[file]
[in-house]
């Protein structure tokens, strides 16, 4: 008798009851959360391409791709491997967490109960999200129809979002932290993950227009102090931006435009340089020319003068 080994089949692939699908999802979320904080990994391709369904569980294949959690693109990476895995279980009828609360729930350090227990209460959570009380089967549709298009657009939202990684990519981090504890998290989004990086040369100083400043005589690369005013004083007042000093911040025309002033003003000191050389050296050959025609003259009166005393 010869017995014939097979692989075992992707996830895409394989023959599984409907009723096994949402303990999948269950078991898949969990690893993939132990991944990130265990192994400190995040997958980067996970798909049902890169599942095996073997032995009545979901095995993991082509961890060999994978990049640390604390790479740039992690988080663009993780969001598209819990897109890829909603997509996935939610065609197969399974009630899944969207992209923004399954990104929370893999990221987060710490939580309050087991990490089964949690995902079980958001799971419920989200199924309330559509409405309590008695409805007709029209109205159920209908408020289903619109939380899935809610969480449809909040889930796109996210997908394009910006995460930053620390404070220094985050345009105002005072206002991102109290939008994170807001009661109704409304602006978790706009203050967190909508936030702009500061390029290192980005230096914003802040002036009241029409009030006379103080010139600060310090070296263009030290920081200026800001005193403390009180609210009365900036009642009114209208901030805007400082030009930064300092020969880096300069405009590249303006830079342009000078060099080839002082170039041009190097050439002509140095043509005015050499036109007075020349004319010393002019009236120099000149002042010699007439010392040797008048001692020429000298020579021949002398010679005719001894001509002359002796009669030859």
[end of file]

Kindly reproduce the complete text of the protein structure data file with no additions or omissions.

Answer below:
[in-house]
């Protein structure tokens, strides 16, 4: 008798009851959360391409791709491997967490109960999200129809979002932290993950227009102090931006435009340089020319003068 080994089949692939699908999802979320904080990994391709369904569980294949959690693109990476895995279980009828609360729930350090227990209460959570009380089967549709298009657009939202990684990519981090504890998290989004990086040369100083400043005589690369005013004083007042000093911040025309002033003003000191050389050296050959025609003259009166005393 010869017995014939097979692989075992992707996830895409394989023959599984409907009723096994949402303990999948269950078991898949969990690893993939132990991944990130265990192994400190995040997958980067996970798909049902890169599942095996073997032995009545979901095995993991082509961890060999994978990049640390604390790479740039992690988080663009993780969001598209819990897109890829909603997509996935939610065609197969399974009630899944969207992209923004399954990104929370893999990221987060710490939580309050087991990490089964949690995902079980958001799971419920989200199924309330559509409405309590008695409805007709029209109205159920209908408020289903619109939380899935809610969480449809909040889930796109996210997908394009910006995460930053620390404070220094985050345009105002005072206002991102109290939008994170807001009661109704409304602006978790706009203050967190909508936030702009500061390029290192980005230096914003802040002036009241029409009030006379103080010139600060310090070296263009030290920081200026800001005193403390009180609210009365900036009642009114209208901030805007400082030009930064300092020969880096300069405009590249303006830079342009000078060099080839002082170039041009190097050439002509140095043509005015050499036109007075020349004319010393002019009236120099000149002042010699007439010392040797008048001692020429000298020579021949002398010679005719001894001509002359002796009669030859």